The man shook his head in annoyance and hurried on his way.
Collin followed Morgan's lead, running from person to person, from strange looking motor vehicle to horse-drawn carriage, asking the same question. Finally, Morgan saw someone pointing toward a distant street. Collin waved at her and smiled.
"Come on, Morg. We've got a ways to go, and it's getting late."
Morgan and Collin ran through the broad streets of the "City of Lights" that were illuminated with that new invention, Edison's electric lamp. They ran through narrower streets and alleyways that were still lit by the dim glow of gaslights.
Snow fell more heavily, sticking to their hair, their eyelashes and their clothes. Still they ran past old buildings, under clothes lines strewn with underwear and other garments. Peering through the window of a restaurant, Collin saw coats hanging on a rack and was tempted to step inside to "borrow" one. Instead, the two ran faster, hoping the exercise would keep them warm.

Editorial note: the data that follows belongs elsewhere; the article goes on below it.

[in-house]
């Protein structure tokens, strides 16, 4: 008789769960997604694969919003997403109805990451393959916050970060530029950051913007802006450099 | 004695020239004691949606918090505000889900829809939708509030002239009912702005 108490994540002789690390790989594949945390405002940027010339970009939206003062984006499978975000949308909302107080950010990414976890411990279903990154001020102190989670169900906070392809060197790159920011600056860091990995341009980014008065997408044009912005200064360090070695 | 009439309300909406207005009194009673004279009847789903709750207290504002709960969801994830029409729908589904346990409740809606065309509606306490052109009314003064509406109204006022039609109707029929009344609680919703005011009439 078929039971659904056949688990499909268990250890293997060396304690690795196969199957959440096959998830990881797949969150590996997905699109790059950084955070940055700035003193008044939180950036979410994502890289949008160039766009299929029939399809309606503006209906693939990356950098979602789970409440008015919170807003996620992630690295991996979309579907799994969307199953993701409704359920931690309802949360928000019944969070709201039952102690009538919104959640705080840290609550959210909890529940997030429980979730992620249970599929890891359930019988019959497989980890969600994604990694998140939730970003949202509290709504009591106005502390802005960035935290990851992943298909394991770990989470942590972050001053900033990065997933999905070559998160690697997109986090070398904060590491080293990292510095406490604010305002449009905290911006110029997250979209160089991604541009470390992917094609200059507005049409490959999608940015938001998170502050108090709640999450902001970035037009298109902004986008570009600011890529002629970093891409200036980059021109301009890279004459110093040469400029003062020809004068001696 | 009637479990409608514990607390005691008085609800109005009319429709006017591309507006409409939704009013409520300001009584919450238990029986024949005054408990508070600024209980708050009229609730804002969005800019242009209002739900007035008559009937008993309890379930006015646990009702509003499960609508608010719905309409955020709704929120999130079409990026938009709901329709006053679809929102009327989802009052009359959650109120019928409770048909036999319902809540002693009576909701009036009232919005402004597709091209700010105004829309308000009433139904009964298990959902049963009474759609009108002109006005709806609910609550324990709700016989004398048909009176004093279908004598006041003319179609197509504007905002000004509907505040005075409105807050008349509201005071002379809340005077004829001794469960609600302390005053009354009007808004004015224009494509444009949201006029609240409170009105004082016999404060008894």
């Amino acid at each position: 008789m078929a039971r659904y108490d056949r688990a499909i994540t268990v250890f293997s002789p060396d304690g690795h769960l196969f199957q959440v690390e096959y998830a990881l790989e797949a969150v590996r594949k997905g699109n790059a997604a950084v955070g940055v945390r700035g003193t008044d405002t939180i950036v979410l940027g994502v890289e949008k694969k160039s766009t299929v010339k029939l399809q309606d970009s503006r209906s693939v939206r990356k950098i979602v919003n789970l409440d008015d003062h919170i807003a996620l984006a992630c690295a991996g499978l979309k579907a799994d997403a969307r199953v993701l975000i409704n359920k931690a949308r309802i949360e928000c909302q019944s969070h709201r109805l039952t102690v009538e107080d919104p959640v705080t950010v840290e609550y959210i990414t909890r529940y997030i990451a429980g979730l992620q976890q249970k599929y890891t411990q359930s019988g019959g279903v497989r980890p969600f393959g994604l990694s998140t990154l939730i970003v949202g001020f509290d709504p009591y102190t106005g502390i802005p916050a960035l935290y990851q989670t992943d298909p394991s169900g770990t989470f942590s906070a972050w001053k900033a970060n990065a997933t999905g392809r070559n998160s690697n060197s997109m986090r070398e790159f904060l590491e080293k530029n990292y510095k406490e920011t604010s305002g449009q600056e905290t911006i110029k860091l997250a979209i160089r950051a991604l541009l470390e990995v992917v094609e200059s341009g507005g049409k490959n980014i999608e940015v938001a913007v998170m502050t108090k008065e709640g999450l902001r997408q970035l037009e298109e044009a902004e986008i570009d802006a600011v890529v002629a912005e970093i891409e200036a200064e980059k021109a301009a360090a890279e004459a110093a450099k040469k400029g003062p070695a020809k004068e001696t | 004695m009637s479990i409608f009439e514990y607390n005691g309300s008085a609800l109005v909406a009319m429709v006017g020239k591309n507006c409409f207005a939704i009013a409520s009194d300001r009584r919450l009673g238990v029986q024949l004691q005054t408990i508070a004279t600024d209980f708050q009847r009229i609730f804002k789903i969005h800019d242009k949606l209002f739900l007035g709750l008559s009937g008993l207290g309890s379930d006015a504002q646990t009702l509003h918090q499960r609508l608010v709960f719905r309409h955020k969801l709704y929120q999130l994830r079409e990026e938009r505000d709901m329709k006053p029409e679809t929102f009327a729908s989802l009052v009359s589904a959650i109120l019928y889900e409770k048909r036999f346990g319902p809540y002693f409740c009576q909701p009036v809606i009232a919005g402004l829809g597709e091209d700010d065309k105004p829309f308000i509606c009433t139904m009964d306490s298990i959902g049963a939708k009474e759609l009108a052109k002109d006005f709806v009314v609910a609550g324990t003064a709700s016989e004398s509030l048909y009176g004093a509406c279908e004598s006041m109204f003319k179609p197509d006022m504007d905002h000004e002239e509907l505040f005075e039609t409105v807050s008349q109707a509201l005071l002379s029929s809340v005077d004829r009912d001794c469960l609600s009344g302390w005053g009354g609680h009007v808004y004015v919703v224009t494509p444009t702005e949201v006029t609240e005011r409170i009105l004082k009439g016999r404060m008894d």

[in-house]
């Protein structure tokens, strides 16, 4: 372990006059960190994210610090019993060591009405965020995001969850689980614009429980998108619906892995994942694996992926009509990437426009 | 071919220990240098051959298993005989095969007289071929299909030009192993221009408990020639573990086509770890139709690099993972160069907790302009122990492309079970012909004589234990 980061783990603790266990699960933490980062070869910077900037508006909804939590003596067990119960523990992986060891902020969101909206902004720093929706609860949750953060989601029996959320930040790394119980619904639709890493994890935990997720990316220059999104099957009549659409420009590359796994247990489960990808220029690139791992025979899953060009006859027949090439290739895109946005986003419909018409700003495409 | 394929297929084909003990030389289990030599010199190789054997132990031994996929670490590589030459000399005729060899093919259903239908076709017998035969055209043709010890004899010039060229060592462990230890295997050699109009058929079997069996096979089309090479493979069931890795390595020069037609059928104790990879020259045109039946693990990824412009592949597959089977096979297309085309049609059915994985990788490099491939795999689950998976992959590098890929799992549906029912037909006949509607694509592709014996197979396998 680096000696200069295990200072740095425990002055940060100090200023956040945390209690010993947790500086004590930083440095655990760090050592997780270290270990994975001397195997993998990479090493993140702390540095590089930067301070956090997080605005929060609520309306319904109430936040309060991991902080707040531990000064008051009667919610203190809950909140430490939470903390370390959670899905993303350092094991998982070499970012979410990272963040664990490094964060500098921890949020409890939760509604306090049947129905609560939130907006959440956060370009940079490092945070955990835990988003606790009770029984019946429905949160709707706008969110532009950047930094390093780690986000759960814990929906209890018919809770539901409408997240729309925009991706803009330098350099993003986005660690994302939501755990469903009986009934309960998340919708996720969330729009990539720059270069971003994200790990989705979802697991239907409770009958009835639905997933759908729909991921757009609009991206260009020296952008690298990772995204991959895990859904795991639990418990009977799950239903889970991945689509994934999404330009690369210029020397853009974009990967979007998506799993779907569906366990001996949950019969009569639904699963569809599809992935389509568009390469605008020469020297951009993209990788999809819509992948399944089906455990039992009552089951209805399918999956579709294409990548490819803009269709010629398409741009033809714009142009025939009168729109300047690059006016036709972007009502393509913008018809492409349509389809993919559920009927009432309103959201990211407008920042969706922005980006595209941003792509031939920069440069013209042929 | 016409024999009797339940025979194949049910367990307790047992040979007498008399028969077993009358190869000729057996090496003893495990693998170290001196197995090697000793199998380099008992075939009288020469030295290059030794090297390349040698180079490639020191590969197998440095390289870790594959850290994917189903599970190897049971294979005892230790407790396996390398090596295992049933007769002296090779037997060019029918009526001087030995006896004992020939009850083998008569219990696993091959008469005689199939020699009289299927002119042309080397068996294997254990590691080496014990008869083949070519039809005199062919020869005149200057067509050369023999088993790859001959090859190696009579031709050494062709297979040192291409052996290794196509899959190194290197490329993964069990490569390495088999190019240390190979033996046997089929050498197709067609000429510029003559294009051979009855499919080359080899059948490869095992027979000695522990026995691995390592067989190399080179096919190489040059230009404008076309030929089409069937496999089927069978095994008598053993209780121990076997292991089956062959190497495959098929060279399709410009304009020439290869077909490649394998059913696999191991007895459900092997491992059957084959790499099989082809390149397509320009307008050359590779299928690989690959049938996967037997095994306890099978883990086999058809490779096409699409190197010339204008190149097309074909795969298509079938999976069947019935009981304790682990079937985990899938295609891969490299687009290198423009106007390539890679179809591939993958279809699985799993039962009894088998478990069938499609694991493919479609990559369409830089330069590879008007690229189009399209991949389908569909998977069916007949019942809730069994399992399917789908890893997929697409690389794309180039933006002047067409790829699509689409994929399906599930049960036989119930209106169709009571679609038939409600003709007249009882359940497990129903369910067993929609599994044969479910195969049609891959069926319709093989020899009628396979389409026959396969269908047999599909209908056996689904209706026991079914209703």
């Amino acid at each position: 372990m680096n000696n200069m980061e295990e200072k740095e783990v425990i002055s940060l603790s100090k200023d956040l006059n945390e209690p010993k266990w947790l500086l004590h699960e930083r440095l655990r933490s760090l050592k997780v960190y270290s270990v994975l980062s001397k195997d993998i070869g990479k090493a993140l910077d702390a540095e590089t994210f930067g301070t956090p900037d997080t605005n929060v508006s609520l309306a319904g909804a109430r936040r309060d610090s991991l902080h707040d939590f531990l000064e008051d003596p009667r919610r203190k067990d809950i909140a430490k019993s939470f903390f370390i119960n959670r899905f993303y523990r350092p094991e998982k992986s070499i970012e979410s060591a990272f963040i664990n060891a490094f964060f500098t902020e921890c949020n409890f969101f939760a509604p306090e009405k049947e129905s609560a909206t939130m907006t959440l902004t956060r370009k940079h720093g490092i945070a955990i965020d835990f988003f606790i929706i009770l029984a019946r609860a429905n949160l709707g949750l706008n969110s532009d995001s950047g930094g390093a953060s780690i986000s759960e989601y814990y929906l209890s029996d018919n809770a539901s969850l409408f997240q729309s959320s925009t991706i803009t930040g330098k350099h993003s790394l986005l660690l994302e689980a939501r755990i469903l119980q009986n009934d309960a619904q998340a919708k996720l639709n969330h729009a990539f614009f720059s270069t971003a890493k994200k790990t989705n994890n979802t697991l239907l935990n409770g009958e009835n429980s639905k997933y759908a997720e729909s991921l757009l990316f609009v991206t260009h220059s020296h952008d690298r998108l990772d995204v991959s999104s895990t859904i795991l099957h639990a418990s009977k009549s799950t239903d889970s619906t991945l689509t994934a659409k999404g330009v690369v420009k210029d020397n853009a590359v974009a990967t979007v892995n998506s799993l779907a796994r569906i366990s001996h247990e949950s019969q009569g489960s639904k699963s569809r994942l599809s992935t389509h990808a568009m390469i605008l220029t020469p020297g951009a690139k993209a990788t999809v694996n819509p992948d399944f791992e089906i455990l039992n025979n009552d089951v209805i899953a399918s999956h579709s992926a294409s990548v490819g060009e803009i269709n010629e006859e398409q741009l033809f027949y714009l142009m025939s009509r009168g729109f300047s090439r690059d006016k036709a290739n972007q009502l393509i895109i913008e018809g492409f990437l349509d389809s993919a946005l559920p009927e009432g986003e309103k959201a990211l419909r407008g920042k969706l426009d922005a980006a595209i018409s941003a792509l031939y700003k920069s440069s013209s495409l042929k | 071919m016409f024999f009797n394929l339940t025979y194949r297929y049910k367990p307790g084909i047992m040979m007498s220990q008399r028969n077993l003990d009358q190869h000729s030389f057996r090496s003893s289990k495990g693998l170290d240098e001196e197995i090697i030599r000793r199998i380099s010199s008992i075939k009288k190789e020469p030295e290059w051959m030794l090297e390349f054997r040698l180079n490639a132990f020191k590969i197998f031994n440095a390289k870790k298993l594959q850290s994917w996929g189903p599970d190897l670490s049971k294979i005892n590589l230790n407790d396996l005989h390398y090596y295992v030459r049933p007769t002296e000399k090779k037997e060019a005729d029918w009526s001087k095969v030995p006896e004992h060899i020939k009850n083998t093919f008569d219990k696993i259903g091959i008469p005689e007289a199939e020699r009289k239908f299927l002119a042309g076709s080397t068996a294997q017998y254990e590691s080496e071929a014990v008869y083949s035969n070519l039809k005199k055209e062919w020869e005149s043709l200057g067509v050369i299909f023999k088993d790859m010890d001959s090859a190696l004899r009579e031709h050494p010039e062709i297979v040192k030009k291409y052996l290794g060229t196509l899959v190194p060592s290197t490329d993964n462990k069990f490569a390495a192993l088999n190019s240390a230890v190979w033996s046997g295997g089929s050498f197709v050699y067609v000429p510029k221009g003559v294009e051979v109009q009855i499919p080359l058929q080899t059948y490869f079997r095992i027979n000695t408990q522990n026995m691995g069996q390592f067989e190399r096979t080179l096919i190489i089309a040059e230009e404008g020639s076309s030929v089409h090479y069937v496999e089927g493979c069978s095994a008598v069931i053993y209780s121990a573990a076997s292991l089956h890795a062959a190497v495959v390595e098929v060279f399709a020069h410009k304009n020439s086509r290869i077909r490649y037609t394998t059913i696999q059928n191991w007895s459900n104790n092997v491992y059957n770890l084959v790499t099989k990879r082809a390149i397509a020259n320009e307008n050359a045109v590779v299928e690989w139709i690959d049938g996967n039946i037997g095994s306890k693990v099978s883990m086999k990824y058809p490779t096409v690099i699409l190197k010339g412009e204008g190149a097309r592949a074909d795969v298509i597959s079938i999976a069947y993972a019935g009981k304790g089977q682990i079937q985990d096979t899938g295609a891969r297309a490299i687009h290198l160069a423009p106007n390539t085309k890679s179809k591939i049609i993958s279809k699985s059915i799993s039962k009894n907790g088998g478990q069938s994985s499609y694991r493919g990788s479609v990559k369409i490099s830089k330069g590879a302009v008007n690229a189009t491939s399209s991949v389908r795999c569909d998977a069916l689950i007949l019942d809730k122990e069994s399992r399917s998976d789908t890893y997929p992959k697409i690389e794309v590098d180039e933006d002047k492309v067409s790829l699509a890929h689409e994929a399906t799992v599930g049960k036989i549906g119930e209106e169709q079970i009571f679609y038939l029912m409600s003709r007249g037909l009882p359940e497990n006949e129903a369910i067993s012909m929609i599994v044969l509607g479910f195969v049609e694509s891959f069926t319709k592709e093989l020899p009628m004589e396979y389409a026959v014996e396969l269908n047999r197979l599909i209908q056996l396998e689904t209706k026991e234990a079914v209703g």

"There," Collin yelled, pointing to a street sign. "That's the street where the Curies live. The man didn't know the address, but he said it shouldn't be too hard to locate."
Collin stopped a young woman clutching a scarf around her head and asked again for help. The woman pointed to an old door at the far end of the alley and once again, Morgan and Collin ran.
Soon Morgan was rubbing the grime from a dirty window with the sleeve of her windbreaker. Without much success she tried to peer into the dim interior of a room that looked little better than a crude stable. A small, thin woman with her hair gathered into a bun at the back of her head stood over a stove, stirring something in several large pots.
"Do you think that's soup?" Collin asked, and Morgan could hear his stomach rumble. She was hungry, too, but she had the feeling it wasn't food Marie Curie was laboring over.
"I think it's some kind of experiment," Morgan told Collin. "Let's knock. Hopefully she'll let us in where it's warm."
The woman who opened the door looked very tired. She pulled her worn, dirty sweater around her against the cold. "Yes?" she asked.
"We're looking for my sister," Collin said quickly, peering past the scientist into the darkened laboratory. "Her name's Courtney, and we thought she was coming to visit the Curies."
"I'm afraid I've seen no one, child," the woman said in a quiet, apologetic voice. She began to close the door.
"We're sure she'll be here any minute now," pleaded Morgan. "Do you think we could come in and wait for her? Just to get out of the cold?"